Expertise: China; Chinese History; US-China Relations; Energy, Environment and Climate Change; Sustainability
Michelle Yun is Senior Curator of Modern and Contemporary Art at Asia Society Museum where she manages the museum's initiatives in modern and contemporary visual art by Asian and Asian American artists. Appointed in 2012, Yun specializes in Chinese contemporary art and diaspora artists. In addition to planning and implementing the museum's modern and contemporary exhibitions, she also manages and builds the Contemporary Art Collection, initiated in 2003. Before joining Asia Society Museum, Yun was curator at Hunter College Art Galleries where she was responsible for multiple aspects of exhibition planning and management, including curatorial, publications, conservation, and public programming. Prior to joining Hunter College, Yun served as the Project Director of Cai Guo-Qiang's studio and as a Curatorial Assistant in the Department of Painting and Sculpture at The Museum of Modern Art in addition to organizing numerous independently curated exhibitions. She is a frequent lecturer on modern and contemporary Chinese art and has previously taught at SUNY New Paltz and The Museum of Modern Art.
Dr. Hassan Abbas is a former Bernard Schwartz Fellow at the Asia Society’s New York headquarters. Hassan joined Columbia University's South Asia Institute as Quaid-i-Azam Chair Professor in January 2010 and is also a Senior Advisor at the Belfer Center for Science and International Affairs at the Kennedy School of Government, Harvard University, after having been a Research Fellow at the Belfer Center from 2005 to August 2009. He is also a non-resident Fellow at the Institute for Social Policy and Understanding (ISPU), Michigan, and an Associate of the Pakistan Security Research Unit (PSRU), University of Bradford, in the United Kingdom. He received his Ph.D. from the Fletcher School of Law and Diplomacy, Tufts University and an LL.M. in International Law from Nottingham University, UK, where he was a Britannia Chevening Scholar (1999). Hassan also remained a visiting fellow at the Islamic Legal Studies Program at Harvard Law School (2002–2003) and as a visiting scholar at the Harvard Law School's Program on Negotiation (2003–2004). His research interests are nuclear proliferation, religious extremism in South and Central Asia, and relations between Muslims and the West. Hassan is a former Pakistani government official who served in the administrations of Prime Minister Benazir Bhutto (1995–1996) and President Pervez Musharraf (1999–2000).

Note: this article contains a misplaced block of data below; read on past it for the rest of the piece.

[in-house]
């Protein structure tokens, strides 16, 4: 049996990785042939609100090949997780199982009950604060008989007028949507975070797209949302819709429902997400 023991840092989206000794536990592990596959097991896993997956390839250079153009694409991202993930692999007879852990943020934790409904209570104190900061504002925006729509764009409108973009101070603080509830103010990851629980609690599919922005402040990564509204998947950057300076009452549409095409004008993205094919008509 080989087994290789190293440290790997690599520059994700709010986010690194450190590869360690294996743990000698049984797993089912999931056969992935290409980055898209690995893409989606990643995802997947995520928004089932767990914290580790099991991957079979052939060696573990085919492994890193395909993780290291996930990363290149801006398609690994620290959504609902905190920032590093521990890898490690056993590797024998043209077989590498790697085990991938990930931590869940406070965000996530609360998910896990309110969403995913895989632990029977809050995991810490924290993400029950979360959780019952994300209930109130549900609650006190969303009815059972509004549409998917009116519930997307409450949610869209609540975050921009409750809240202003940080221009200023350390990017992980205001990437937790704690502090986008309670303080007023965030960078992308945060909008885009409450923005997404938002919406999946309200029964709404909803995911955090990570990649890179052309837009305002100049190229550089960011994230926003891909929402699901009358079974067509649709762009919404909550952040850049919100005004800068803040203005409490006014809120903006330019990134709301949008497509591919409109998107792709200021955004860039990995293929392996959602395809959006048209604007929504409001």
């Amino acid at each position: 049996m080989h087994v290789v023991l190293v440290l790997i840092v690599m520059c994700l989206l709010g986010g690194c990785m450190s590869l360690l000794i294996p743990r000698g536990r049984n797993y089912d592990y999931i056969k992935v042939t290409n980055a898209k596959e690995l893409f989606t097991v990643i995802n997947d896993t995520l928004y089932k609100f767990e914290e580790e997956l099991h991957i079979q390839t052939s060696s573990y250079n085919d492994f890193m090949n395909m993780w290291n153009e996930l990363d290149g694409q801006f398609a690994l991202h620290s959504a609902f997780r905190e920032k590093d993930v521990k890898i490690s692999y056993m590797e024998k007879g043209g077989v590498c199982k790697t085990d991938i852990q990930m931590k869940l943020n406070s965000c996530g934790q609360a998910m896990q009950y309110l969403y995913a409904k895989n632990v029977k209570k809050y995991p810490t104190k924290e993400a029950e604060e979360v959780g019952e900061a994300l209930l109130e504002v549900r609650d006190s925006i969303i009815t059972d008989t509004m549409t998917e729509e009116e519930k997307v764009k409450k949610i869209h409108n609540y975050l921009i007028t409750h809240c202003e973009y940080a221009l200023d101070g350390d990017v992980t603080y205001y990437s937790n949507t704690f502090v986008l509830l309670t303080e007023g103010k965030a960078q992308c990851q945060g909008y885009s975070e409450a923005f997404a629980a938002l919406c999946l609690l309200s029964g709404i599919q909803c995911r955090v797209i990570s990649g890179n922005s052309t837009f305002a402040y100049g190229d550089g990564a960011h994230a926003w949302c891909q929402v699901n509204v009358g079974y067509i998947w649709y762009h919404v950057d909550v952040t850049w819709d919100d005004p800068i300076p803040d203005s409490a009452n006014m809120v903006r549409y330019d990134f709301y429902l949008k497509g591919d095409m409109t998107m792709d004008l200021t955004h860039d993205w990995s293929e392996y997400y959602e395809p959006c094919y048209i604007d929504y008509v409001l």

Priscilla Clapp is a retired Minister-Counselor in the U.S. Foreign Service and a senior advisor to Asia Society, the U.S. Institute of Peace, and other NGOs focused on Myanmar. During her 30-year career with the U.S. Government, she served as Chief of Mission at the U.S. Embassy in Burma (1999–2002), Deputy Chief of Mission in the U.S. Embassy in South Africa (1993–96), Principal Deputy Assistant Secretary of State for Refugee Programs (1989–93), Deputy Political Counselor at the U.S. Embassy in Moscow (1986–88), and Chief of Political-Military Affairs in the U.S. Embassy in Japan (1981–85). She also worked on the State Department's Policy Planning Staff, in its East Asian, Political Military, and International Organizations Bureaus, and with the U.S. Arms Control and Disarmament Agency. Prior to government service, Ms. Clapp spent 10 years in foreign policy and arms control research, under contract to the MIT Center for International Studies and as a research associate at the Brookings Institution. She is a member of the Council on Foreign Relations and the International Institute for Strategic Studies. Her books include: with Morton Halperin, Bureaucratic Politics and Foreign Policy (Brookings, 2006), with I.M. Destler et al., Managing an Alliance: the Politics of U.S.-Japanese Relations (Brookings, 1976), with Morton Halperin, U.S.-Japanese Relations in the 1970's (Harvard, 1974). She is also the author of numerous chapters, articles, and other publications on foreign policy, and has co-authored multiple Asia Society reports on Myanmar, including Sustaining Myanmar's Transition: Ten Critical Challenges and Advancing Myanmar’s Transition: A Way Forward for U.S. Policy.